Editor: President Obama had said no US Troops would come into contact with those who had contracted Ebola. Yesterday, I placed an article on this blog referencing Gen. David Rodriguez who said there was a reversal of that policy – that some troops COULD come into contact with people who have Ebola. Before the article was 12 hours old, the Obama White House said the General had “misspoke”. Was the General guilty of mis-speaking, or more probably telling the truth? The article was taken down from the Internet. People wonder if the government tells the truth about ANYTHING these days. In any event, here is the latest the spin doctors have decided is allowable for us, the unwashed masses, to read.
As many as 28 U.S. military personnel could come in contact with Ebola while stationed in West Africa as part of a mission to stop the disease’s spread, the head of U.S. Africa Command (Africom) said Tuesday. He later clarified his comments, saying military technicians would test specimen samples from suspected victims rather than be in contact with Ebola patients themselves.
Those individuals would be working in mobile labs designed to test for the disease, and would be trained “at the highest level,” Africom Commander Gen. David Rodriguez told reporters at a Pentagon press briefing. Each lab has a team of three to four people, and there are already three labs set up in Liberia – one of the countries hit hardest by the current epidemic. A request for four more is in the works. But a “majority of the force” deployed to West Africa will have no contact with Ebola patients, stressed Rodriguez, and are going solely to provide training, logistics, and engineering support.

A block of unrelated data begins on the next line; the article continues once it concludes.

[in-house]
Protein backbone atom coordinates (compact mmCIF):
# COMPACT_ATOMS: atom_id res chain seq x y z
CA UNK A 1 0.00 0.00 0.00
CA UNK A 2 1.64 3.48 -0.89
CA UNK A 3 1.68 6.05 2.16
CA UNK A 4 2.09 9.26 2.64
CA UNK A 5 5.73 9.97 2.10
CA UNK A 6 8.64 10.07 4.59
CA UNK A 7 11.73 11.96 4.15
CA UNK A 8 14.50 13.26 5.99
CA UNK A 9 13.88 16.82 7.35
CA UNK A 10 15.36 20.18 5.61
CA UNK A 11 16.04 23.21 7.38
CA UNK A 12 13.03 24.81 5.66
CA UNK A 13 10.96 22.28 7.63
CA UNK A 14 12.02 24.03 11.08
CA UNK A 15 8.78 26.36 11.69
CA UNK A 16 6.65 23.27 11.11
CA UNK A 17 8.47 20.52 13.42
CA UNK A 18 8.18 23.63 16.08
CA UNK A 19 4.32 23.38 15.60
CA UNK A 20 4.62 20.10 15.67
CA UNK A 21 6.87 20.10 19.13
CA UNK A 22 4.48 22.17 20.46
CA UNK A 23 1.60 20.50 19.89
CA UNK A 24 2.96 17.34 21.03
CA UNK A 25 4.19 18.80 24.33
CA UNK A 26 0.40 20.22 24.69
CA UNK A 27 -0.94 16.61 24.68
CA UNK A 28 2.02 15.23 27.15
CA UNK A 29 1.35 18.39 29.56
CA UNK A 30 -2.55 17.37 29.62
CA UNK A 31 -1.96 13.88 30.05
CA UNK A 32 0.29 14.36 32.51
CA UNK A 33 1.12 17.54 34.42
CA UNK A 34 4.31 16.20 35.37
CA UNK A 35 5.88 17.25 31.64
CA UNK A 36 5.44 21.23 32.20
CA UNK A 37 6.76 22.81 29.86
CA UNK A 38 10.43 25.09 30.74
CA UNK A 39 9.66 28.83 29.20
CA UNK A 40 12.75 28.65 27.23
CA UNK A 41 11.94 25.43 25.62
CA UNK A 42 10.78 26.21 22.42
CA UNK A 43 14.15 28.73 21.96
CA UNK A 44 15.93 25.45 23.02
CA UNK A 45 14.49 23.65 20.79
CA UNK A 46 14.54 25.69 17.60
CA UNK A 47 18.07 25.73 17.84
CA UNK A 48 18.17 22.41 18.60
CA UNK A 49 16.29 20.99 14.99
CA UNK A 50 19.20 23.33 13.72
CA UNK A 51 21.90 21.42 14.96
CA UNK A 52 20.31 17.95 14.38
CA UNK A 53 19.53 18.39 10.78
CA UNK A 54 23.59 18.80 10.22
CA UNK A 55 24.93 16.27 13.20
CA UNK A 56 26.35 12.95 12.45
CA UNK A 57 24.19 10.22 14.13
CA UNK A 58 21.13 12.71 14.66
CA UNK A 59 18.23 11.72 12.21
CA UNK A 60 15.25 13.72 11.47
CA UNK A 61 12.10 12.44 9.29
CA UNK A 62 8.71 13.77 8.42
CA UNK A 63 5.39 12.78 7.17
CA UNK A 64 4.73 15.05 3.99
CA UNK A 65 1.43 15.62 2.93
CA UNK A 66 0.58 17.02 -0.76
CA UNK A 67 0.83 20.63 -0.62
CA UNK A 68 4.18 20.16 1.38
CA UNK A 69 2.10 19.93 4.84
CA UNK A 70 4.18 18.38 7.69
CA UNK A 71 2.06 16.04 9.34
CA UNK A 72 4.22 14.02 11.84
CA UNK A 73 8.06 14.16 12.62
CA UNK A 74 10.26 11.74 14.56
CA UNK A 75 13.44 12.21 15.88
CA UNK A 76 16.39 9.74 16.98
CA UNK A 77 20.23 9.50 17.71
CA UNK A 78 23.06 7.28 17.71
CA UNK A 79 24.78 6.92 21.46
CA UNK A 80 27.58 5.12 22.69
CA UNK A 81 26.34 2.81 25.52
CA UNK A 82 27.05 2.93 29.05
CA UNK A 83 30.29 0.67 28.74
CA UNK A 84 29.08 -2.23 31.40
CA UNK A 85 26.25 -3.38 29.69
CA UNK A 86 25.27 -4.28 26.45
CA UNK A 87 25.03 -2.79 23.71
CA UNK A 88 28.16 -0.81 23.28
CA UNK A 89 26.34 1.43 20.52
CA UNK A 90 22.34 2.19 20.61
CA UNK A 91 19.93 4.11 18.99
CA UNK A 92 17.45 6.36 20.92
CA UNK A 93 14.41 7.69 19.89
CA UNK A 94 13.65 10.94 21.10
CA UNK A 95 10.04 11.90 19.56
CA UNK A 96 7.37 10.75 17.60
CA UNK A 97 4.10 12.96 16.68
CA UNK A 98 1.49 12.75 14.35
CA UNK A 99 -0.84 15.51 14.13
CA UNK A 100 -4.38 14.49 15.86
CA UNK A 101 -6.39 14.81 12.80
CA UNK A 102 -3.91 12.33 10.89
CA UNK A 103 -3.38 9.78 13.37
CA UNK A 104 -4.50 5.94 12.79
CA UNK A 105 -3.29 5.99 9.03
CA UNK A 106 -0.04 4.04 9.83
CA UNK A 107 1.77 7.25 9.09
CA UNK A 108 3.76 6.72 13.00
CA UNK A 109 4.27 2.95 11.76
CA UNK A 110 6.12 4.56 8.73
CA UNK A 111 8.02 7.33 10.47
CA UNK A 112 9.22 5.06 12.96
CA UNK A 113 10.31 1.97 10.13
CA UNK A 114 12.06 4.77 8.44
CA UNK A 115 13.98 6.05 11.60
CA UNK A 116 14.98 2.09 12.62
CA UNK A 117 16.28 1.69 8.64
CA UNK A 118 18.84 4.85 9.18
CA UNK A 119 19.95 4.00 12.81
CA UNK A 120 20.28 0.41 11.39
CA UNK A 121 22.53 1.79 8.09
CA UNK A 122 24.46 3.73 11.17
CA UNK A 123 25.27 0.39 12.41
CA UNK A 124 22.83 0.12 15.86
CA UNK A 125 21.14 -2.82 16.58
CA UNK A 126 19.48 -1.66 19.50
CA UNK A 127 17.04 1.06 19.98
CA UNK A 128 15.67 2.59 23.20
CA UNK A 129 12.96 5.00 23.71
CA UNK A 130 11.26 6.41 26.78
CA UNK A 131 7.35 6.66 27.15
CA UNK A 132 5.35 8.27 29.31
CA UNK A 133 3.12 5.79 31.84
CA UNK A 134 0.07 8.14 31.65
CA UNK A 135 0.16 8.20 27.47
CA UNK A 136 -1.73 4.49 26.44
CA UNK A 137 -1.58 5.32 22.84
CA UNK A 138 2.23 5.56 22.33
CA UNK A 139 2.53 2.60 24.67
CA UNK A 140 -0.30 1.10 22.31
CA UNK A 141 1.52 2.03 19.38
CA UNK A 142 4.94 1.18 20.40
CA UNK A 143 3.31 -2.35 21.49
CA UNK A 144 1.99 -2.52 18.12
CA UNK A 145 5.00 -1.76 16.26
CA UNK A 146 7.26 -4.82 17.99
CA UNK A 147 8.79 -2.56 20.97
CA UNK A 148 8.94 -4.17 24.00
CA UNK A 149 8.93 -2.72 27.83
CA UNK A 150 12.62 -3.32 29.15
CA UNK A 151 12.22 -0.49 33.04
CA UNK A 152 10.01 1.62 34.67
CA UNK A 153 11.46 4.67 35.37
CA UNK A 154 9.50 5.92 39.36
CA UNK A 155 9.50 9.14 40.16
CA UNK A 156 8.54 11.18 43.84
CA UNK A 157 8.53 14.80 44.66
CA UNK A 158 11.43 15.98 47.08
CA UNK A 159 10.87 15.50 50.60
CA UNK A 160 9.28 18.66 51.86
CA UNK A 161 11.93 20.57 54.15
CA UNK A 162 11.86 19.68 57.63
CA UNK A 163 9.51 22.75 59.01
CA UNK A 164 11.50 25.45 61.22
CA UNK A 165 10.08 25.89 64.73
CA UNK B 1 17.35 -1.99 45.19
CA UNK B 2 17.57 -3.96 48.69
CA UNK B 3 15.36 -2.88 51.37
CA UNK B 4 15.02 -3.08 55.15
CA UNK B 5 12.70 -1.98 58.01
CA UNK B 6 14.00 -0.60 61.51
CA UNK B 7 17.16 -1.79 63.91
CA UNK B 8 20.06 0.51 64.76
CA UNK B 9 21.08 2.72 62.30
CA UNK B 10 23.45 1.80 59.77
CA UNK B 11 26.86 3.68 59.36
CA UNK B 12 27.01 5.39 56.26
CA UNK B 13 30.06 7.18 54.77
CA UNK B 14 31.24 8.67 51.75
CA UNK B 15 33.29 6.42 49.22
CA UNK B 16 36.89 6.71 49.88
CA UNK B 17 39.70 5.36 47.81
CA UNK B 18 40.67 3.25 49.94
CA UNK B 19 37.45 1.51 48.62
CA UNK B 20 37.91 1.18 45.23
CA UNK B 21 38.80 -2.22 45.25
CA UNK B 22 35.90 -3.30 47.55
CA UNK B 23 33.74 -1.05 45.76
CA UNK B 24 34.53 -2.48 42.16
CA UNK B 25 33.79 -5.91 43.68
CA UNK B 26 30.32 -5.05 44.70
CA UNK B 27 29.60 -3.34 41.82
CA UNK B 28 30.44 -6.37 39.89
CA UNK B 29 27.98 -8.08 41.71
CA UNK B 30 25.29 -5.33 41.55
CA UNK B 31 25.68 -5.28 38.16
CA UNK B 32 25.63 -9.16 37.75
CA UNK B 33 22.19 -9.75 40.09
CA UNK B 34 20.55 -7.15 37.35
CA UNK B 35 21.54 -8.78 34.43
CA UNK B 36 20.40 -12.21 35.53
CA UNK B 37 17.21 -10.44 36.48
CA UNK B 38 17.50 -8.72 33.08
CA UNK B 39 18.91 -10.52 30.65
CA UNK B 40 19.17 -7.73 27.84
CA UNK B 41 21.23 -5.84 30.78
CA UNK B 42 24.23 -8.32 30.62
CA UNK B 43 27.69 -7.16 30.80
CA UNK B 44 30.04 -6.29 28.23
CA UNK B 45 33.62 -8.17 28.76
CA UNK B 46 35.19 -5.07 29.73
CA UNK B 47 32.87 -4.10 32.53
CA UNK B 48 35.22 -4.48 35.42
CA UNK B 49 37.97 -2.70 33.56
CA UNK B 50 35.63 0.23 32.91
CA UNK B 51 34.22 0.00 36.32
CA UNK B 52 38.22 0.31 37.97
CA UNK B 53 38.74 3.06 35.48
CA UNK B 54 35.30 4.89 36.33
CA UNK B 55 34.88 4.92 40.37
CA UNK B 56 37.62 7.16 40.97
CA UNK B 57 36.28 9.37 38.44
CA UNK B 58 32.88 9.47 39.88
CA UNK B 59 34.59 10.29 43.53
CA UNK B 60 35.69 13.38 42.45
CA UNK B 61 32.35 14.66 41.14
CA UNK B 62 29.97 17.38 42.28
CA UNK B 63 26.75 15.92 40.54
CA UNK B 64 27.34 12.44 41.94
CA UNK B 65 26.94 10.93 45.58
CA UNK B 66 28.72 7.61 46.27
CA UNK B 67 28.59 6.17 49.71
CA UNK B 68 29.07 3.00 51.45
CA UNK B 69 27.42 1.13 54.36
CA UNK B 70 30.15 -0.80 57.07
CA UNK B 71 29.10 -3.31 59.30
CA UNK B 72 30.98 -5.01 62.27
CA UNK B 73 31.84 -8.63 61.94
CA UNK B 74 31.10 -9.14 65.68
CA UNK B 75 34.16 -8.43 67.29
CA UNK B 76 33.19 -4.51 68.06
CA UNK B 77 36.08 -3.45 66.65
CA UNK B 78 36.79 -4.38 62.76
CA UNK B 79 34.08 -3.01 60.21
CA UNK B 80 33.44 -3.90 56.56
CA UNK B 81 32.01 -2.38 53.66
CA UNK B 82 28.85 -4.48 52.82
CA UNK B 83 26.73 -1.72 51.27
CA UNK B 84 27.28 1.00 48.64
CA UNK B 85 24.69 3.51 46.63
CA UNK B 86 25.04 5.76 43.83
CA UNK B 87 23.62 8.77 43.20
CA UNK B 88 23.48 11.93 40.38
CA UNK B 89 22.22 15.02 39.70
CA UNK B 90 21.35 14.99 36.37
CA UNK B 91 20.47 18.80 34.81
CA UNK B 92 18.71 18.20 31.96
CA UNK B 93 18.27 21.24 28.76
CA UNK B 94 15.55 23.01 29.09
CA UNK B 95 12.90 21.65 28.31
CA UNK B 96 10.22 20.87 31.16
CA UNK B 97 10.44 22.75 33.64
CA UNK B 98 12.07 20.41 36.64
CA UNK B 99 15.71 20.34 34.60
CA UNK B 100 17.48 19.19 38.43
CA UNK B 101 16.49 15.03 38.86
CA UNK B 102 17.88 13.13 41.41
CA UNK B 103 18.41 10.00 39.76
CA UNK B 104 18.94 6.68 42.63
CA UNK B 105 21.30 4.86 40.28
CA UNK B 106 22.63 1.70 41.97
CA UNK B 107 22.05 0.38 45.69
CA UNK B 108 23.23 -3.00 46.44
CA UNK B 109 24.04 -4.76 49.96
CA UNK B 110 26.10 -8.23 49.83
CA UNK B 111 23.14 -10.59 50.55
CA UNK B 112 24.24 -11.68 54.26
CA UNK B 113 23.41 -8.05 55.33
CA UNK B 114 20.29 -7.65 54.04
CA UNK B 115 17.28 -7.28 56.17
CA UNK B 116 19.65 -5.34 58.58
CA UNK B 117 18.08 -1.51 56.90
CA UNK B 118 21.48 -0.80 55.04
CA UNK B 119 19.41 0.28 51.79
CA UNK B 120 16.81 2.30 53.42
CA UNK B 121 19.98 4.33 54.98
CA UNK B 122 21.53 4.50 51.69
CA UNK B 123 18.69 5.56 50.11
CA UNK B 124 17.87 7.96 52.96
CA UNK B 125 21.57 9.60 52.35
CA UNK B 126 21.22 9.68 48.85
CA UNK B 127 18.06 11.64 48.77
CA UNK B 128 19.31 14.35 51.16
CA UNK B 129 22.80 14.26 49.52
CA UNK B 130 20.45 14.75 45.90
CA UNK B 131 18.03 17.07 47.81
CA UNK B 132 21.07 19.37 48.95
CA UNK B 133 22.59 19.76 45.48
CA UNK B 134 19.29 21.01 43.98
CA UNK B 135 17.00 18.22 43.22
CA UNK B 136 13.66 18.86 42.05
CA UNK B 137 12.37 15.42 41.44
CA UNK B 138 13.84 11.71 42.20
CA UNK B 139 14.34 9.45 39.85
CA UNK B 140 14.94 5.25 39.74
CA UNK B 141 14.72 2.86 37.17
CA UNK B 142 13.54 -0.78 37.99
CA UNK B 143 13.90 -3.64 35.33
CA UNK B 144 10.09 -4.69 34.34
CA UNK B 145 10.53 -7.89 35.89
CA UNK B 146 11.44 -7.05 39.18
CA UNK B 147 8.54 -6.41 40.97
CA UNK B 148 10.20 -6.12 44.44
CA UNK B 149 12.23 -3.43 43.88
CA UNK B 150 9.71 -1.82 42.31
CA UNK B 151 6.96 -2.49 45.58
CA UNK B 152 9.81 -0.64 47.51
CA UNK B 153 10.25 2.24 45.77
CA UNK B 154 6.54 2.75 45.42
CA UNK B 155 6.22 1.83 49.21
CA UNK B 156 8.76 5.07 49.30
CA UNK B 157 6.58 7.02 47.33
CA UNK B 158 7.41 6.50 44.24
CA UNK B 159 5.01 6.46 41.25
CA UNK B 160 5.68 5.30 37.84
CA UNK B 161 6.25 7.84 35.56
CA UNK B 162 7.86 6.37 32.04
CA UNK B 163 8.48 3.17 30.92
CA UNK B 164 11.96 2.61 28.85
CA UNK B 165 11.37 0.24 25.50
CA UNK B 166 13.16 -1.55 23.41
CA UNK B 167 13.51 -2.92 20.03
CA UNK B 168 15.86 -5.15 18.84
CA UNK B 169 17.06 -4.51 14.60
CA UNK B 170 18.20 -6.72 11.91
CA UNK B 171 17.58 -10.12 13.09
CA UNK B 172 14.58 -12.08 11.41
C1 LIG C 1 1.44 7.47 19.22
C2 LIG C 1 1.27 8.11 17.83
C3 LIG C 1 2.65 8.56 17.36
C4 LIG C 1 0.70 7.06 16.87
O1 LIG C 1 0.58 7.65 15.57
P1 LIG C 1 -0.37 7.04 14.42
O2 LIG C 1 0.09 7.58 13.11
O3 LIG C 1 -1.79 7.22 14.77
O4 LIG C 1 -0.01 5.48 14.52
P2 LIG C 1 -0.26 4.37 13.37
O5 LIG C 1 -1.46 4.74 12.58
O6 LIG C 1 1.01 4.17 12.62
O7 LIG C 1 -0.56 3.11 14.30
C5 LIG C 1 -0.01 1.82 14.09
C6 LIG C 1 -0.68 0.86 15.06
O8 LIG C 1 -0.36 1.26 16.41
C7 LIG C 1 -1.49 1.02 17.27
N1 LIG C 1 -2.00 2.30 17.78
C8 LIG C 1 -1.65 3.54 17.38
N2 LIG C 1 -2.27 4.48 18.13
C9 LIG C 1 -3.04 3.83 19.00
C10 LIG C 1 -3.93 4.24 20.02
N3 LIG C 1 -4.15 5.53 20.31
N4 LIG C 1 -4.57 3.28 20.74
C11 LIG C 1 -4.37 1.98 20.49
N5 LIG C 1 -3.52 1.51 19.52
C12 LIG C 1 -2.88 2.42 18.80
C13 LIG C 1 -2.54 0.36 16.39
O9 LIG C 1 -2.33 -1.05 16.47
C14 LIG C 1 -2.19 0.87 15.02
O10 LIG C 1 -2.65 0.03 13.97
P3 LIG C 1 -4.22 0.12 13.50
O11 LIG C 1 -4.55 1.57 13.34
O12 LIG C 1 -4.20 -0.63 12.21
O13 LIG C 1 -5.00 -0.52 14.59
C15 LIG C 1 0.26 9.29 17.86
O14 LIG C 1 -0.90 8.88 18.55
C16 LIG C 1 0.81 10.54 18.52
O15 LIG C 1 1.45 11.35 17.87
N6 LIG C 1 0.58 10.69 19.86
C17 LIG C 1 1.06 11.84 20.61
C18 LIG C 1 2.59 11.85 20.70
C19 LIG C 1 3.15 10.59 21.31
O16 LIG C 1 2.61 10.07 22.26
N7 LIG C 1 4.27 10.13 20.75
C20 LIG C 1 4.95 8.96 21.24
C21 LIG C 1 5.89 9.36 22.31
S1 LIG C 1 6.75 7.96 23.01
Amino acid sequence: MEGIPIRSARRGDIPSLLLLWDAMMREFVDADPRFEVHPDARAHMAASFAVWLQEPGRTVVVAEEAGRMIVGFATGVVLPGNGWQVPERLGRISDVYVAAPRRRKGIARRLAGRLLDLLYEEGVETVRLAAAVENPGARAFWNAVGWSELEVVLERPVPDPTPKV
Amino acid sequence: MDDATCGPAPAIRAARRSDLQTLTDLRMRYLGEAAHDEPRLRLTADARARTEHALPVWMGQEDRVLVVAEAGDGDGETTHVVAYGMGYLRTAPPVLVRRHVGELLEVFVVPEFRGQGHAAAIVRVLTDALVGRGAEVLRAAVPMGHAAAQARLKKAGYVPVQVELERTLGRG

“The health and safety of the team supporting this mission is our priority,” said the commander. “I am confident we can ensure our service members’ safety.”
As part of President Obama’s pledge to lead a robust international response to the Ebola outbreak, which has killed over 3,400 people in Guinea, Liberia, and Sierra Leone, the U.S. is sending up to 4,000 military personnel to West Africa.
In the past, defense officials have said that none of the troops would have direct exposure to patients infected with Ebola.
The mission is expected to cost $750 million over a six month period, said Rodriguez, but that’s subject to change.
“It’s going to have to be a free-flowing, flexible adjustment,” he said. Rodriguez also left open the possibility that the number of troops would go up, but added that he did not “foresee more than [4,000] right now.”
Should any service member contract Ebola while deployed in West Africa, the individual would be transported back to the U.S. for treatment in the same way that five other Americans were brought back in recent weeks, said Rodriguez. All service members in West Africa will have to adhere to strict hygiene and personal protective equipment protocols, as well as constant monitoring.
“Stopping the spread of this disease is the core mission,” said Rodriguez. “We are focused in all our efforts to accomplish this both by supporting the international effort, and by keeping our people as safe as we can.”
In recent weeks, the Ebola epidemic has transformed from a regional nightmare into a global security threat. A Spanish nurse who helped treat missionaries infected with the disease last month has been hospitalized after testing positive twice for Ebola. She is the first person to contract the disease outside of West Africa, and likely not the last. On Tuesday, the World Health Organization’s European director said similar cases were “quite unavoidable.